Scientists isolated bacteria from Gulf of Mexico surface waters and used them in microcosm experiments to identify those that simultaneously degrade oil and produce mucus-like materials (exopolymeric substances or EPS).
Meiofauna are microscopic marine organisms that live between grains of sand in ocean, coastal, river, and stream sediments and provide important services such as recycling organic material in the sediment that contribute to healthy marine ecosystems.
The leaders of the GoMRI Core Area 6 synthesis effort are pleased to announce Session 22, entitled Microbial Genomics to Improve Predictive Understanding of Disturbance in the Global Ocean System, at the 2020 Gulf of Mexico Oil Spill and Ecosystem Science Conference.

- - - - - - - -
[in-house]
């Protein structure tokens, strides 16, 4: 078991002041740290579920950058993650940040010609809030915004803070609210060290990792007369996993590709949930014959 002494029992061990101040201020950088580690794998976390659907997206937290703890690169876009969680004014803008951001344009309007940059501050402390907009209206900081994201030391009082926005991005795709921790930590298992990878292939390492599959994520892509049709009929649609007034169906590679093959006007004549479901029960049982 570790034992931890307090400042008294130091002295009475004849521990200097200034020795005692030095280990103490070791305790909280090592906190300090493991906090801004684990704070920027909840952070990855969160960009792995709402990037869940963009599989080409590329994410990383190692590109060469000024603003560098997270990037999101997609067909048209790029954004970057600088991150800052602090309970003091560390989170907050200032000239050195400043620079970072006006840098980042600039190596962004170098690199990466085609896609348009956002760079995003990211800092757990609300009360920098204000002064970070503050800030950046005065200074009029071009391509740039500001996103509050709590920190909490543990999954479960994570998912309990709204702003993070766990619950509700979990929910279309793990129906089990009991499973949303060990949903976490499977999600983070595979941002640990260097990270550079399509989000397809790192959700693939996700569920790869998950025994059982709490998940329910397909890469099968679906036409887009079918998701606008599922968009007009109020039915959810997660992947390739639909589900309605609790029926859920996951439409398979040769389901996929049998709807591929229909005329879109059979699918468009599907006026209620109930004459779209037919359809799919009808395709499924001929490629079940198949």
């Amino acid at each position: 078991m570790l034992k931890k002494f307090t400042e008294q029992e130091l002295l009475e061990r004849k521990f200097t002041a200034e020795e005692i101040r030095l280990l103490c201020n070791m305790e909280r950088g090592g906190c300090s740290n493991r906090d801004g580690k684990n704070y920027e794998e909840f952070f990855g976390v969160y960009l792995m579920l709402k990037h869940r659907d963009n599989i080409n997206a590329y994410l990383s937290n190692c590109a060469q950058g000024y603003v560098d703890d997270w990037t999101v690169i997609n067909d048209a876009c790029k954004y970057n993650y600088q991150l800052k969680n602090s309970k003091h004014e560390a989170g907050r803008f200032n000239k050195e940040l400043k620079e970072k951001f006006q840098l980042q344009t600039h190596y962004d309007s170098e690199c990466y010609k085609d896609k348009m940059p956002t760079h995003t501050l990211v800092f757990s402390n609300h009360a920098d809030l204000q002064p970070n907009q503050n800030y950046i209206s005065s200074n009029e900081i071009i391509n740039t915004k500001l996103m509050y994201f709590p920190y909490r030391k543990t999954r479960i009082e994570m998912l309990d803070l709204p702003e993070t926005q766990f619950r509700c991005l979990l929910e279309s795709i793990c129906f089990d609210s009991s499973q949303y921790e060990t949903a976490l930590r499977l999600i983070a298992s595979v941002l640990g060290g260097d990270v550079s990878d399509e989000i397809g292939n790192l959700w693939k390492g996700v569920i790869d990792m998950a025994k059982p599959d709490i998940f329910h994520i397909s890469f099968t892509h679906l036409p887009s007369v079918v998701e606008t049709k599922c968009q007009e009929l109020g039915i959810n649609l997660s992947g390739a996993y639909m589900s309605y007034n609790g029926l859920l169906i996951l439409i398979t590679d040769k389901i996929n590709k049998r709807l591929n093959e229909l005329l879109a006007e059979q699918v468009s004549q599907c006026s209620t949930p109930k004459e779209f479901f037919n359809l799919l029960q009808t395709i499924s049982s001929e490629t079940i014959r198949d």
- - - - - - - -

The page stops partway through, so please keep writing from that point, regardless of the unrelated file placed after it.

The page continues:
Scientists measured changes in oil quantity and quality in 1,200+ samples collected over eight years at locations that Deepwater Horizon affected – the Gulf of Mexico continental shelf, estuarine waters, and marsh sediments.
The synthesis of information is highly sought after, as evident in increased popularity of on-line articles like “Top Takeaways From….”
Scientists conducted field and laboratory experiments using oil and Corexit dispersant to uncover the reasons harmful algal blooms, also known as Red Tides, can occur after an oil spill.
Researchers described field methods and observations using the Ship-Tethered Aerostat Remote Sensing System (STARSS) to better understand how buoyant material moves and disperses on the ocean’s surface.
Authorities closed large portions of the Gulf of Mexico following Deepwater Horizon to minimize oil contamination of fish and seafood products.
Scientists assessed the dynamics of heat and momentum exchange between the ocean and atmosphere to better understand how these factors influence Gulf of Mexico circulation.
The Deepwater Horizon oil spill overlapped with the spawning activities of many ecologically and economically important tuna species.